Note From President Dave
Greetings to All!
As we enter the fourth month of lock-down or limited activity, I am getting anxious to return to what we used to call normal. I sincerely hope all of you and your families are safe and healthy. It seems that everyone I have spoken with is making the best of these trying times. It has at least been a time for many to spend quality time with family and working on projects. Most of us can find plenty to do with this extra time.
Some of us visit the shop from time to time to check on things. Everything is in good shape there. It seems strange to see only seven cars in the parking lot on Tuesday. I want to express my appreciation to Boyd Bailey for making the class available to all members on Zoom. We have continued to receive donations during this time including some very nice items, many will be available for our next auction. Thanks to those of you who have picked up these items or have assisted in any way. If any of you have problems with your radio projects and need help, please call me (205) 999-7178 I always enjoy talking with you radio guys about the problems you encounter. So until we can meet again at the shop, I wish the very best to all of you and MAY GOD BLESS!!!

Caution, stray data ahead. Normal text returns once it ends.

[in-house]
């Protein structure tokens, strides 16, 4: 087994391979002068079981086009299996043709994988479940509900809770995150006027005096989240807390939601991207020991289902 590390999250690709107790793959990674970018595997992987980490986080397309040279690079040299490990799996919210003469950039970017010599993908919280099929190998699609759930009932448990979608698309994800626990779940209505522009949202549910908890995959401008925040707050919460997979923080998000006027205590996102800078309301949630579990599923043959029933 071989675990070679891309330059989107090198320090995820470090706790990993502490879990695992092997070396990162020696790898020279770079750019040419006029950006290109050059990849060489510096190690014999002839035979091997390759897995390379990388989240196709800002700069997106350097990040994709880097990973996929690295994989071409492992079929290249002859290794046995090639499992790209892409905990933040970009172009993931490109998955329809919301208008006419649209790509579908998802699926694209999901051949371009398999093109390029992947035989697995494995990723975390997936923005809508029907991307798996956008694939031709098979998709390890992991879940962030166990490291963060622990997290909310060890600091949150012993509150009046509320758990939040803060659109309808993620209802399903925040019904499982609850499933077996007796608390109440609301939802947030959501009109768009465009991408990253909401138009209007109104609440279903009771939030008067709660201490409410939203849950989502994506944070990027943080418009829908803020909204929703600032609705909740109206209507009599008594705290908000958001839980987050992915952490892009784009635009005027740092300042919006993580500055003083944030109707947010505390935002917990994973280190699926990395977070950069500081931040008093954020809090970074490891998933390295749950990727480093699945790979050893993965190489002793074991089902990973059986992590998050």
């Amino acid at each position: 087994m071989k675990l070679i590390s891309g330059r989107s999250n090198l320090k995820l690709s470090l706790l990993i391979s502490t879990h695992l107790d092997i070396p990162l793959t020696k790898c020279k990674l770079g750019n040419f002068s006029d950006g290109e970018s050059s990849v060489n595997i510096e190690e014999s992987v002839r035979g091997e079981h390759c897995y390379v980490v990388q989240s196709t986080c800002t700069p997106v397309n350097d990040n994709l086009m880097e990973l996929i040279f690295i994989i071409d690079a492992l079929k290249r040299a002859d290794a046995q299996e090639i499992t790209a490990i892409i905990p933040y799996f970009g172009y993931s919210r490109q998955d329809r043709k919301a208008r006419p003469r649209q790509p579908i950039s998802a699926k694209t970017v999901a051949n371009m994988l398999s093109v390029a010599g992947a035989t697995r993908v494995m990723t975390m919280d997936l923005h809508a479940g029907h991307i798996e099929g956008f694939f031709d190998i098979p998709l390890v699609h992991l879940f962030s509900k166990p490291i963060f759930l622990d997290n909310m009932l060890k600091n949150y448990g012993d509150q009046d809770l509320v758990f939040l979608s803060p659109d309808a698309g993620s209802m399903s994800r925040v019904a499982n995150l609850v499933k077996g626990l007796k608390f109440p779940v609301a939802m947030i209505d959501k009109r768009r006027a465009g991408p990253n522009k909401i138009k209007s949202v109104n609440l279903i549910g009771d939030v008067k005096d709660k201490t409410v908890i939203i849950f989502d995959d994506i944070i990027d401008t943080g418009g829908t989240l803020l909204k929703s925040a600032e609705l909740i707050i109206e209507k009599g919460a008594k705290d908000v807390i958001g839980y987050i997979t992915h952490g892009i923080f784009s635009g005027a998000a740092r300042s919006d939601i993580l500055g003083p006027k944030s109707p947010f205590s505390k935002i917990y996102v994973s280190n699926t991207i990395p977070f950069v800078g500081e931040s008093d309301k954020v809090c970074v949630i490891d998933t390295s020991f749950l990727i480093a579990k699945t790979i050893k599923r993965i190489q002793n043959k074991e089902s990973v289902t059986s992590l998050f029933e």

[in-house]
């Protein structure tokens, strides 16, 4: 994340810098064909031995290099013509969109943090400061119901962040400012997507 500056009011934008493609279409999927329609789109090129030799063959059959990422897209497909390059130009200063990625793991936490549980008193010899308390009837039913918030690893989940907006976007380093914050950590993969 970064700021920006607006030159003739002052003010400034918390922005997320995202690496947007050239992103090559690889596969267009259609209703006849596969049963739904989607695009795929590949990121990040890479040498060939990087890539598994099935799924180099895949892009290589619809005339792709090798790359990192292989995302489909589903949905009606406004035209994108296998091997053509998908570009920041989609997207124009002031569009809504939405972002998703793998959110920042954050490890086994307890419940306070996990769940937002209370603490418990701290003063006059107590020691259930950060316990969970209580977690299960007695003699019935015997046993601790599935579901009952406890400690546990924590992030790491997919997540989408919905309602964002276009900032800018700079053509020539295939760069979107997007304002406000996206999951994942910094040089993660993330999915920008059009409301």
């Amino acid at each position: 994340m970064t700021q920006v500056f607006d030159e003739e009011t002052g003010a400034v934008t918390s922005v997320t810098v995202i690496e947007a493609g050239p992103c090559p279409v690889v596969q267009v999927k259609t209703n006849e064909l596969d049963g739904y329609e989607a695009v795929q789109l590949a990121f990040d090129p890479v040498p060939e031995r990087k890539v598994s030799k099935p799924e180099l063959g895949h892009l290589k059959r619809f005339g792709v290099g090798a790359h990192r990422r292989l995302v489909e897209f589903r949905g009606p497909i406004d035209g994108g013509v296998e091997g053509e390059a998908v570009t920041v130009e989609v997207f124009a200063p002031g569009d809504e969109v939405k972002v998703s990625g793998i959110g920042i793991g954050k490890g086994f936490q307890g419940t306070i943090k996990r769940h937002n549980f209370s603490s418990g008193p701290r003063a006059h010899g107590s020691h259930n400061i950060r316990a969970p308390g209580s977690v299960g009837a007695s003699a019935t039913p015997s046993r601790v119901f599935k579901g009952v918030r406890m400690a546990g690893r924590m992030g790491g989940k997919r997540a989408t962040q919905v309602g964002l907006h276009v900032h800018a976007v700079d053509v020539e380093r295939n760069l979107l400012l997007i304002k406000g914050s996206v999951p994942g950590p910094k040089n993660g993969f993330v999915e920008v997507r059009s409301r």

See you at the Shop – when we can?
What's happening at the Society
By Steven Westbrook, Dave Cisco & Kyle Owen
Here is a person every self-respecting radio and electronics person needs to know something about. Versions of his electronic, musical and radio related inventions are all around us and a part of our everyday lives.
Lev Sergeyevich Termen (Leon Theremin) born August 28, 1896, was a Russian and Soviet inventor, most famous for his invention of the theremin, one of the first electronic musical instruments and the first to be mass-produced, He also worked on early television research, clandestine listening devices and what was later called RFID (Radio Frequency Identification).